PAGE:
Recent Articles By Andrew Orr [RSS]

Apple Books is a Love Letter to Readers

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I previously wrote about how Apple Books has greatly improved in iOS 12, and Ryan Christoffel agrees in his own rundown of Apple Books as a love letter to readers.

Apple could have easily taken the look of apps like Music and Podcasts and slapped it on Books, and it would have been fine. The company did nothing of the sort, though; instead, Apple Books offers one of the most drastic departures from existing iOS design norms available on the platform…

Books’ design isn’t entirely foreign to other iOS apps – there are some similarities, such as the abundant use of white space – but overall its differences far outweigh any commonalities. And those differences prove that there’s still plenty of room to expand the accepted design norms on iOS.

The Ad-Filled Web Is Now Called the Bullsh*t Web

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I first came across this article via Daring Fireball, and it discusses the Bullsh*t Web, a term for the ad-filled web we’re now familiar with.

Take that CNN article, for example. Here’s what it contained when I loaded it:

  • Eleven web fonts, totalling 414 KB
  • Four stylesheets, totalling 315 KB
  • Twenty frames
  • Twenty-nine XML HTTP requests, totalling about 500 KB
  • Approximately one hundred scripts, totaling several megabytes — though it’s hard to pin down the number and actual size because some of the scripts are “beacons” that load after the page is technically finished downloading.

Ads are necessary to keep things free, but the amount of crap that most modern websites are filled with is unnecessary.

The Daughter of Steve Jobs is Publishing a Book

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Lisa Brennan-Jobs, daughter of Steve Jobs, is publishing a book on September 4, 2018. She tells the story of “the pride and pain of a childhood spent navigating the vastness between her struggling single mom and Apple’s mercurial founder.” She wrote a book adaptation for Vanity Fair where she discusses some of her experiences.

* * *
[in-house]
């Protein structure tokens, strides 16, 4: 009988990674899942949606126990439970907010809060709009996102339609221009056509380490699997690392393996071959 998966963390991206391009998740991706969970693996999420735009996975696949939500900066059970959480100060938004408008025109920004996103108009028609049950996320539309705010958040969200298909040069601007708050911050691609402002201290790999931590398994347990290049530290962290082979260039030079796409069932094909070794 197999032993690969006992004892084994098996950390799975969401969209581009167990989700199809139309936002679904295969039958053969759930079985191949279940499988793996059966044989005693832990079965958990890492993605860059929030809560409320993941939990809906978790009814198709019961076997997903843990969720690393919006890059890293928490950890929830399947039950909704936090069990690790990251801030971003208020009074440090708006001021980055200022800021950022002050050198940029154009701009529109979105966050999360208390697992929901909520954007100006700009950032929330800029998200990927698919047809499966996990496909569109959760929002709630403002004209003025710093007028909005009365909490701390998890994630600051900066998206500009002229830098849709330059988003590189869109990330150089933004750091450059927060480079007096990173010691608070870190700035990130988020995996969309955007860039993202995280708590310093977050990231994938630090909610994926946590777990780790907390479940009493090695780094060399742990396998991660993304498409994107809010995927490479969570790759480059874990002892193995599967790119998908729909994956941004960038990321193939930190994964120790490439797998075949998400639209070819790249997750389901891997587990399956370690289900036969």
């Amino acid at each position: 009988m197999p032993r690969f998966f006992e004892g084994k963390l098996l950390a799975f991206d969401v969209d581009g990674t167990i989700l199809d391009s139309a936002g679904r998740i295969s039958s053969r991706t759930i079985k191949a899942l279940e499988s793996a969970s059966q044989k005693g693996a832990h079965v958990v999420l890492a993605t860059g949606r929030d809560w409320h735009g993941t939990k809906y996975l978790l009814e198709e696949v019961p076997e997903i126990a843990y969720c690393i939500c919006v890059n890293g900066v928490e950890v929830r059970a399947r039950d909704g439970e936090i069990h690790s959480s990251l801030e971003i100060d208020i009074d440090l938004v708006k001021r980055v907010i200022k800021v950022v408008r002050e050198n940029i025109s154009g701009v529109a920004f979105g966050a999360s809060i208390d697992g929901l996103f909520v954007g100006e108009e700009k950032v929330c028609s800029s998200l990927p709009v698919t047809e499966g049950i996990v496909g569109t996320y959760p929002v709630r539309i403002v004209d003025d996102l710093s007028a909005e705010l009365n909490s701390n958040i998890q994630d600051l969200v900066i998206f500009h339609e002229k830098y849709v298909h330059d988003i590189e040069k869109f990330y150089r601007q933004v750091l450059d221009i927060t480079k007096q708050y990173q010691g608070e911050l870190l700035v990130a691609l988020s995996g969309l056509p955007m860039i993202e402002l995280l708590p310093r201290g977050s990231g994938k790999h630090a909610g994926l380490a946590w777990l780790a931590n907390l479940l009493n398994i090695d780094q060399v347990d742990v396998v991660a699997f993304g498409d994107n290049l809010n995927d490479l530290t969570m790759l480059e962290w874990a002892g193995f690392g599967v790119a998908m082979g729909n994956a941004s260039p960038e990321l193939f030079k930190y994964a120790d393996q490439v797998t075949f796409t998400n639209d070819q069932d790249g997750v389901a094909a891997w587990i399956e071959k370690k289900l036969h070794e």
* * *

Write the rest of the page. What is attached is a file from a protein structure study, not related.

In the spring of 1978, when my parents were 23, my mother gave birth to me on their friend Robert’s farm in Oregon, with the help of two midwives. The labor and delivery took three hours, start to finish. My father arrived a few days later. “It’s not my kid,” he kept telling everyone at the farm, but he’d flown there to meet me anyway. I had black hair and a big nose, and Robert said, “She sure looks like you.”

My parents took me out into a field, laid me on a blanket, and looked through the pages of a baby-name book. He wanted to name me Claire. They went through several names but couldn’t agree. They didn’t want something derivative, a shorter version of a longer name.

The Daughter of Steve Jobs is Publishing a Book

A UI-UX Designer Just Created a Siri Concept

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I wrote about Kévin Eugène before when he created a macOS concept. Now he’s back with a Siri concept, and it looks great. The concept is called iOS Mogi, and it’s based on something called parallel help. Basically, it involves Siri being able to work in the background to carry out your commands, instead of the current “issue command, Siri reply, done, exit.” Siri opens as a small notification, instead of taking up the whole screen. This is the true future of virtual assistants. They should be able to do things on their own in a more proactive way than iOS 9 Proactive ever could.

You know how sometimes, you feel frustrated when you try to send a message with Siri, and end up taking your phone and typing your text? In iOS Mogi, instead of relying completely on Siri to do things for you, you can ask it to help you get things done faster. No more wandering in the UI, simply begin your sentence with « I want to… » and Siri will let you do it, without leaving what you were doing (in iOS Mogi, what you are doing is really precious).

A UI-UX Designer Just Created a Siri Concept

Google: "Don't Be Evil, Unless We Can Make Money"

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Google is working with authoritarian China to build a censored version of its search engine, completely sh*tting on its old motto “Don’t Be Evil.” With dollar signs in its eyes, Google (and Apple mind you) can’t resist the siren call of dystopia:

The project – code-named Dragonfly – has been underway since spring of last year, and accelerated following a December 2017 meeting between Google’s CEO Sundar Pichai and a top Chinese government official, according to internal Google documents and people familiar with the plans.